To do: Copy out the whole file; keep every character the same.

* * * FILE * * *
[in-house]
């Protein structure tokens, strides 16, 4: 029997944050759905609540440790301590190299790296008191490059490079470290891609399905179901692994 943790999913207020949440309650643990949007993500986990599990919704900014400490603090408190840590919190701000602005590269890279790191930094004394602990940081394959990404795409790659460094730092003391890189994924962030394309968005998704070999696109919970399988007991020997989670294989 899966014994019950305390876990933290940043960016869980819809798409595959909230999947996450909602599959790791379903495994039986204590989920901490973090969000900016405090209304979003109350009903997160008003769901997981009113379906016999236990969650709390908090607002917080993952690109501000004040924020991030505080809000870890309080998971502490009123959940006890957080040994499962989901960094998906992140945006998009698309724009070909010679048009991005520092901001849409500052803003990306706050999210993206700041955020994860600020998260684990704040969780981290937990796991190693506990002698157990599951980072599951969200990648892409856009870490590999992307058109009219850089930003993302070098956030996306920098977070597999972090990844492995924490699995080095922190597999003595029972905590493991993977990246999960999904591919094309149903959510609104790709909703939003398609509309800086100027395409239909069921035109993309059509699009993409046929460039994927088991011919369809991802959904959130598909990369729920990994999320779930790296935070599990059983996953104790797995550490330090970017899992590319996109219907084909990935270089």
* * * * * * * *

[in-house]
């Protein structure tokens, strides 16, 4: 029997944050759905609540440790301590190299790296008191490059490079470290891609399905179901692994 943790999913207020949440309650643990949007993500986990599990919704900014400490603090408190840590919190701000602005590269890279790191930094004394602990940081394959990404795409790659460094730092003391890189994924962030394309968005998704070999696109919970399988007991020997989670294989 899966014994019950305390876990933290940043960016869980819809798409595959909230999947996450909602599959790791379903495994039986204590989920901490973090969000900016405090209304979003109350009903997160008003769901997981009113379906016999236990969650709390908090607002917080993952690109501000004040924020991030505080809000870890309080998971502490009123959940006890957080040994499962989901960094998906992140945006998009698309724009070909010679048009991005520092901001849409500052803003990306706050999210993206700041955020994860600020998260684990704040969780981290937990796991190693506990002698157990599951980072599951969200990648892409856009870490590999992307058109009219850089930003993302070098956030996306920098977070597999972090990844492995924490699995080095922190597999003595029972905590493991993977990246999960999904591919094309149903959510609104790709909703939003398609509309800086100027395409239909069921035109993309059509699009993409046929460039994927088991011919369809991802959904959130598909990369729920990994999320779930790296935070599990059983996953104790797995550490330090970017899992590319996109219907084909990935270089």